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By farmathand

Earlier this year we ran #HereForFarmers campaign to raise funds for farmers’ well-being, and to increase awareness about the realities of farming and how stressful it can be. It’s been really dry in the West Coast and surprisingly wet in other areas like Illinois and Indiana. The post below by Sarah Schultz, first appeared on Nurse Loves Farmer, encapsulates what farmers have to go through during the growing season.

This year on the farm we’ve been battling drought conditions with the driest spring on the prairies in almost 70 years. We’ve prayed, hoped and wished for rain, and we got some. Then we got even more. In fact, we got as much in one day as we had all year, about 1.2″. Then on July 22, 2015, as we were driving home from our family vacation in British Columbia, we started tracking a storm moving across south/central Alberta. There was even tornado watches and warnings and a funnel cloud in the Calgary area. The storm was heading towards us a bit northeast of Calgary, and it hit us. It hit us hard. Luckily our farm acres are spread out in different parts of the county and not all clumped together. This usually lessens our chances of 100% crop damage from all kinds of weather, as the weather seems to follow patterns along the hills and valleys of our acres in Wheatland County, Alberta. Sometimes one piece of land gets 2″ of rain and another absolutely nothing.


With this hail storm we lost about half of our entire wheat crop. Some wheat fields are 100% damage and others about 25%. Living through a growing season that was already stressful and trying, now we deal with getting hailed out, and of course it happened to be the best looking wheat crop we had. I suppose that makes sense, it got the most moisture and the rain came back there again and brought some hail along this time.

Golf ball-sized hail on one of our crops.

But you have crop insurance, right?

This question comes up a lot when we discuss crop damage by hail. Yes, our farm buys crop insurance and extra hail insurance on all of our acres, but it’s nothing compared to what our farm would make by harvesting a healthy, mature crop. My farmer tells me that the insurance gives you enough to put a crop in next year, but there is no profit or extra money received for farm investment. It can also be a lot more work to clean up the hail damage than if it were a mature wheat crop to harvest. You have to file for crop insurance within 3 working days after the storm and then an adjuster comes to assess the damage based on a number of factors.


How does crop insurance work?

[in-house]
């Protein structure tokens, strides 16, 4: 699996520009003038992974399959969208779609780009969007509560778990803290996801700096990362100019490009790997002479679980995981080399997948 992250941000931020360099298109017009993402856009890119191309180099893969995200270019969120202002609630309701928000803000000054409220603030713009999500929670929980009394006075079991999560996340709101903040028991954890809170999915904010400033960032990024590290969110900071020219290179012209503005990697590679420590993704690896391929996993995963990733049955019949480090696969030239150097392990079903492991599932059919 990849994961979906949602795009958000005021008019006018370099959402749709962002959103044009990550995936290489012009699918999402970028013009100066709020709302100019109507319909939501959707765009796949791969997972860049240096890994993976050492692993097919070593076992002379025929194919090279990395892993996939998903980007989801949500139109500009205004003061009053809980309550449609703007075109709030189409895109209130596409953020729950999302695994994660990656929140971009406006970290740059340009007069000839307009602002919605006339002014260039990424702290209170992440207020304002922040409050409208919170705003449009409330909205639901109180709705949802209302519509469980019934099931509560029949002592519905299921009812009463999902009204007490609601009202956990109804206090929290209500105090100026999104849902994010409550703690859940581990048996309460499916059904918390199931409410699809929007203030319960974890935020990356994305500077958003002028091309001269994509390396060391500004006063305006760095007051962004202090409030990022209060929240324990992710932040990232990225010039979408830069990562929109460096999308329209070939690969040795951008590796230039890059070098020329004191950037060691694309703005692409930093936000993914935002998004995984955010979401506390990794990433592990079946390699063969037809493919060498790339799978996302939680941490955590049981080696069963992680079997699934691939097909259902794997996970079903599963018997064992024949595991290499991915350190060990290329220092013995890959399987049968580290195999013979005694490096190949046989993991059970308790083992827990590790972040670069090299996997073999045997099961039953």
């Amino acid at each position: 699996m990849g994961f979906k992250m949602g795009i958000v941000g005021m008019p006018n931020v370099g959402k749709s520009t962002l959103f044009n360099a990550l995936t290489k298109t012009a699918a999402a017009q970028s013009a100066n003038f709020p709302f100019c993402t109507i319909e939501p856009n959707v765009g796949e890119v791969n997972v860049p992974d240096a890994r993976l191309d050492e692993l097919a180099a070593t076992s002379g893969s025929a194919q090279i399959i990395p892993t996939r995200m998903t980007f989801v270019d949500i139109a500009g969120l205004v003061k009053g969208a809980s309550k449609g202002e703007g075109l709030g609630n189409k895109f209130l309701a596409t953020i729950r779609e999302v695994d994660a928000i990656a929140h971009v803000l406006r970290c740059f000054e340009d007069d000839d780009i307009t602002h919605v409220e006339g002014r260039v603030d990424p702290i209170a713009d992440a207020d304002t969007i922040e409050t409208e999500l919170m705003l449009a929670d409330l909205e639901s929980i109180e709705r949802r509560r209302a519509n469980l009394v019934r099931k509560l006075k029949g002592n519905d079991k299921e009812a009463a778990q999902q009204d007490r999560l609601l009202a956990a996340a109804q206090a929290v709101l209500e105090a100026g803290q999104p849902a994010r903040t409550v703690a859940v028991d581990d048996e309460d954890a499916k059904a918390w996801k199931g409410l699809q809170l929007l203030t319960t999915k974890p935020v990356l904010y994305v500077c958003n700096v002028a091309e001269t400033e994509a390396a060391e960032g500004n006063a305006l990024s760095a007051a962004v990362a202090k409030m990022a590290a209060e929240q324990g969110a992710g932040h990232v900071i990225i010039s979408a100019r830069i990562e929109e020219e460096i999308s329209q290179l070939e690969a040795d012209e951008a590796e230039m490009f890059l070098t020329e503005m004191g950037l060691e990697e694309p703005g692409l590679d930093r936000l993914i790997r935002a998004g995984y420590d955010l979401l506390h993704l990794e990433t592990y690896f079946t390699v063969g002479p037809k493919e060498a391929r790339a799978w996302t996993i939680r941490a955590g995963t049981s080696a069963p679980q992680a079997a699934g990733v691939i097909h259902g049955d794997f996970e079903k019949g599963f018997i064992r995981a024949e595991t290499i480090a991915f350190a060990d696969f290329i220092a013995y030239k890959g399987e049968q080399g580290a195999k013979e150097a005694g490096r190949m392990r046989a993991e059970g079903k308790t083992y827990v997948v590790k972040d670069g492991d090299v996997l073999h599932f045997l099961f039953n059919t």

It’s confusing, that’s how it works! It’s a very complicated thing. Every year on our farm, my father-in-law and my husband take a look at what they’re planting and where, and my father-in-law purchases crop insurance. Since crop insurance varies province-to-province and state-to-state, the information I’m losely trying to convey is for farmers in Alberta.

General crop insurance can cover damages from hail, wind, bugs, snow, disease and more; we can also buy extra hail insurance. This year for our farm, we insured 60% on canola and 70% on wheat — general crop insurance covers production, which is the minimum amount of production in bushels/acre. This means that if we get 100% hailed out on a wheat field, they will pay us 70% on whatever rates they give us at the beginning of the year.

Another example would be, if we insure our wheat crops at 38 bushels/acre and our wheat only gives us 23 bushels/acre at harvest, we are insured to receive that lost 15 bushels/acre at whatever rate was determined at the time of buying insurance; for example $7/bushel. This varies year-to-year, region-to-region, based on the value of the crop, the inputs, market outlook, history of weather patterns. You can also buy extra hail insurance any time throughout the growing season and it comes into effect by noon the following day. We live in a very high-risk area so our rates are different from lower risk areas in Alberta. The crop insurance rates are subsidized by the government.

I’ll be honest with you: being a farmer is complicated and stressful. The more I learn about how our farm operation works, the more thankful I am that I have my nursing degree and get to work at the hospital so I don’t have to make those complicated decisions that the farmers do! My respect grows for the farmers in my family, and all the farmers around the world for choosing such demanding careers and having to make such complicated and calculated decisions on a daily basis. There are so many decisions and so many factors that go into our grain farm operation, it absolutely boggles my mind.

To try to put it simply, it’s great to have the option of crop and hail insurance to lesson the blow of a bad crop year, but I believe it’s safe to say that most farmers want to harvest their crops and not just collect an insurance cheque at the end of the growing season. It’s just another reason why it takes so much faith to be a farmer when almost everything is out of your control.

Go to Nurse Loves Farmer for more stories from Sarah Schultz.

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